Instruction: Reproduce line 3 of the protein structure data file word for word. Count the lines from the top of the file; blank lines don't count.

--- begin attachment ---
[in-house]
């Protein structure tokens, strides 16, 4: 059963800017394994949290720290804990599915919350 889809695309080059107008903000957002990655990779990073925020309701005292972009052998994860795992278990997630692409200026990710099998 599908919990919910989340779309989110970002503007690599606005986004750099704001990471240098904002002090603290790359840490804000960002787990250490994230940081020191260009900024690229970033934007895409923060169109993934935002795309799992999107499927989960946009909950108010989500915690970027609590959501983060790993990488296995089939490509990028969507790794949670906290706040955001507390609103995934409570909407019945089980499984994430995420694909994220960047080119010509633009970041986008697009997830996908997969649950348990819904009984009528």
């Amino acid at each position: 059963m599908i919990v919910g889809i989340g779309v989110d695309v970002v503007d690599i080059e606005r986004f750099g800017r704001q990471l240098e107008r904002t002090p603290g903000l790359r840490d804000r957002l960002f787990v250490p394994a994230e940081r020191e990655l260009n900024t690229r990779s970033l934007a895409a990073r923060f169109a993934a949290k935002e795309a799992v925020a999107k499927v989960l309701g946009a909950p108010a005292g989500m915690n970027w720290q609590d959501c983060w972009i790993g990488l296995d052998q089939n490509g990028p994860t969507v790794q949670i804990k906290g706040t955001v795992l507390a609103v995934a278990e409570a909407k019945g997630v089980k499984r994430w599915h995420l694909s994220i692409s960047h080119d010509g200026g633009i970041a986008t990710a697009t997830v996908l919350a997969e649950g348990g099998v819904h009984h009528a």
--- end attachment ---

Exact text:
């Amino acid at each position: 059963m599908i919990v919910g889809i989340g779309v989110d695309v970002v503007d690599i080059e606005r986004f750099g800017r704001q990471l240098e107008r904002t002090p603290g903000l790359r840490d804000r957002l960002f787990v250490p394994a994230e940081r020191e990655l260009n900024t690229r990779s970033l934007a895409a990073r923060f169109a993934a949290k935002e795309a799992v925020a999107k499927v989960l309701g946009a909950p108010a005292g989500m915690n970027w720290q609590d959501c983060w972009i790993g990488l296995d052998q089939n490509g990028p994860t969507v790794q949670i804990k906290g706040t955001v795992l507390a609103v995934a278990e409570a909407k019945g997630v089980k499984r994430w599915h995420l694909s994220i692409s960047h080119d010509g200026g633009i970041a986008t990710a697009t997830v996908l919350a997969e649950g348990g099998v819904h009984h009528a």